The Raw, Frozen Shelf of Sadness

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I had lunch with a friend today. We both admitted we were feeling an undercurrent of sadness. My underlying low energy keeps me on the verge of bursting into tears. But, then I exercise or go for a walk or go to bed, and I’m fine. I think it’s the holidays and the expectations and newness of the landscape here. It could also be eating too much sugar which tends to spiral me into a low as well. I don’t know what it is. But, whatever it is, it’s there, bubbling beneath the surface in a slow, spiky ebb.

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Yesterday, I took a hike at Saugatuck Dunes State Park. Once again, I was surprised at the number of people out hiking in the snow. One of the guys from the Meetup group in Grand Rapids met me, and we headed through the woods ending up on the beach beside Lake Michigan.

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Because of the waves and the surf, Lake Michigan doesn’t freeze in a solid piece of ice. The waves wash over each other, and tiny droplets freeze slowly. The freezing starts in the shallowest spots and builds until there is a very deep and wide ice “shelf” leading out to the lake. It has been warming up for several days, so I was surprised to see so much ice yesterday. The “shelf” which resembles a large iceberg covered in snow ran about 40 yards into the lake for as far as I could see on the lakefront. We even climbed up a large dune and took in a great view on down the shore. It was so beautiful and raw. Unless we had hiked that trail, we would have never gotten that vantage point. Such is the reward of hiking.

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Today, the sun came out, and the temperature rose enough to melt almost all of the snow around my house and down the street. Last night when Ashok went out, she had to wade through snow. This morning at 5:30 AM, she was walking on grass. She looked confused as she’s spent several weeks with no view of the ground. I felt sad that it was melted, but it was nice to feel the sun on my back and wear only a sweater when we took our daily walk. For the first time in awhile, I could wear tennis shoes, and we could walk on the sidewalks clear of snow and ice. It was easier, but it sure wasn’t as pretty.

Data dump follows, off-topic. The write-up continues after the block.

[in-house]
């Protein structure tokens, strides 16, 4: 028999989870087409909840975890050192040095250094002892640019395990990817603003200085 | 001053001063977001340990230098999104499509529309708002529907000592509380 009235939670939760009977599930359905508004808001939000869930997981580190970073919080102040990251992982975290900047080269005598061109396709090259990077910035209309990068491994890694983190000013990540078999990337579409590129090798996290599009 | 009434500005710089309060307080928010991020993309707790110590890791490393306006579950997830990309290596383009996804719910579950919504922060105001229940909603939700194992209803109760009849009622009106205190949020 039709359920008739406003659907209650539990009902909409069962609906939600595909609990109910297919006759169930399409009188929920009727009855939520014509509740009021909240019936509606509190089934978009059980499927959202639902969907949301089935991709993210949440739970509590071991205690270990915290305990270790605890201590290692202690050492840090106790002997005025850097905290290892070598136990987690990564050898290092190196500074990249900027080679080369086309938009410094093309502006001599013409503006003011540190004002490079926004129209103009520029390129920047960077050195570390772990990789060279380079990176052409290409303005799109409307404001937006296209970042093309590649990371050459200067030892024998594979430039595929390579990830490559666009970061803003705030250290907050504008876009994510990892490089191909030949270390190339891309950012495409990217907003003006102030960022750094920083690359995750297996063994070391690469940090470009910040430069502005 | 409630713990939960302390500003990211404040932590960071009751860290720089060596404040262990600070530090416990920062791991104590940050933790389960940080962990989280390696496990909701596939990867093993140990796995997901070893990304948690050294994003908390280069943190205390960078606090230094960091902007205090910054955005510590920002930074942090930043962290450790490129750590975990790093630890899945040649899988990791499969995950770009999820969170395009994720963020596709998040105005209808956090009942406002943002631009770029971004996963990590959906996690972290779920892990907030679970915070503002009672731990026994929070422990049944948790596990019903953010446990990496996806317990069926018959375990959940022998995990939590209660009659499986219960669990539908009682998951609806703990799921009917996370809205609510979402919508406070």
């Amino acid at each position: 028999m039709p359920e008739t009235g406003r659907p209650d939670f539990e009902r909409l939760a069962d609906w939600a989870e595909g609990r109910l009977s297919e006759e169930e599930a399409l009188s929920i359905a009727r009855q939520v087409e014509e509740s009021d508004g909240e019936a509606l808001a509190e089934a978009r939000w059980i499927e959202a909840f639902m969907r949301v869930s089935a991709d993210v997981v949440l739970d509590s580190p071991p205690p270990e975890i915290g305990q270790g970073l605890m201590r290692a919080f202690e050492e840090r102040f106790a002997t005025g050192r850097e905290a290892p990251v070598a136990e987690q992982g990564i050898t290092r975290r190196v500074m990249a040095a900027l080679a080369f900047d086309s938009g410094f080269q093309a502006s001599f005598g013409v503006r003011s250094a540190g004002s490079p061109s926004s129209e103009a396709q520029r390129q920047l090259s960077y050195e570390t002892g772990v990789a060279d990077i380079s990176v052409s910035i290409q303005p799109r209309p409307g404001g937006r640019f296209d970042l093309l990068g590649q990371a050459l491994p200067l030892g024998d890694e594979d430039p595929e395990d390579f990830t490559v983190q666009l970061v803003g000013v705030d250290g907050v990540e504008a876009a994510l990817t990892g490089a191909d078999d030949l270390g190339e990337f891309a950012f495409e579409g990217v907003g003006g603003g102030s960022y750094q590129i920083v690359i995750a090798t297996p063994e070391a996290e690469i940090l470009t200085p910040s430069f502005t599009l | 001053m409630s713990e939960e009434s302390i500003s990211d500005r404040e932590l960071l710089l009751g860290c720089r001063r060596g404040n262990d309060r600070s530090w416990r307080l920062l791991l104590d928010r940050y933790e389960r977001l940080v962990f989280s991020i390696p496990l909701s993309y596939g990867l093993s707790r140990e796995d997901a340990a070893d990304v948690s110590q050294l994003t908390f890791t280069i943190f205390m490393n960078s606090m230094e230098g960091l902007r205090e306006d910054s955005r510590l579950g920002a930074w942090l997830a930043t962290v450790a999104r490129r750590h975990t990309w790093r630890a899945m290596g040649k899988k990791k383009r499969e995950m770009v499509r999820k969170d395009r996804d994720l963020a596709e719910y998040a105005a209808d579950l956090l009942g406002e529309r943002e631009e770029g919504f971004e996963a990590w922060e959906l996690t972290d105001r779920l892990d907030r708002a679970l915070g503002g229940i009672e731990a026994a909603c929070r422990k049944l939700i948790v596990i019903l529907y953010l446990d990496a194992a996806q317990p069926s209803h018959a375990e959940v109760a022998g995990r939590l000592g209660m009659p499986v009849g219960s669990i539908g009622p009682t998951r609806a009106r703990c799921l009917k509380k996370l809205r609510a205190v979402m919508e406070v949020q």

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This reaction that water has to the Northern winter is so interesting to see. The ice and snow are tangible evidence that the temperature is rising or falling, and the form of it all is dependent on the winds that blow it around. And as quickly as it forms, it can just as quickly dissipate. It provides an ever-evolving landscape in the backdrop of my life.

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I really wanted to walk out on that ice shelf yesterday, but with the warmer temperatures, it was way too risky. You can’t see it in the pictures, but the “cliff” side of the ice on the water was probably 4 – 5 feet thick. I wanted to walk to the edge and look down into the water. Near the shore, the ice, snow, sand and water sculpted these beautiful patterns that were constantly evolving as the temperatures dipped and rose. Frozen boulders of sand and snow lined the bank. Ashok drank from the water in one spot and was surprised when she licked ice in another because she could see the water running freely below.

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My sadness feels a little like that today. It is sort of running gently underneath the surface. I don’t really feel a need to express it, but I don’t want to hold it in either. So, it trickles for a moment – surfacing before it ducks back under my emotional shell. I could pick at it or stick a stick through it, but I think I’ll wait. Maybe the writing will melt the ice, and I can freely touch its cold embrace.

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It helped to talk to Nancy today. There’s really nothing to do about sadness. At this point in our lives it is inescapable at times. Looking back provides context, and looking forward provides hope. But in the present we feel the formations caused by the collision of outside elements with our inner makeup and wounds. Sometimes it’s tastefully drinkable. Other times our emotion trickles gently under the surface with no reason to escape. Some days its rawness can be downright stormy. My heart searches for the beauty in all of it. For in every moment, the only truth is that “this, too, shall pass.” It would be a shame to miss a moment of it.

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Talk to me, please...

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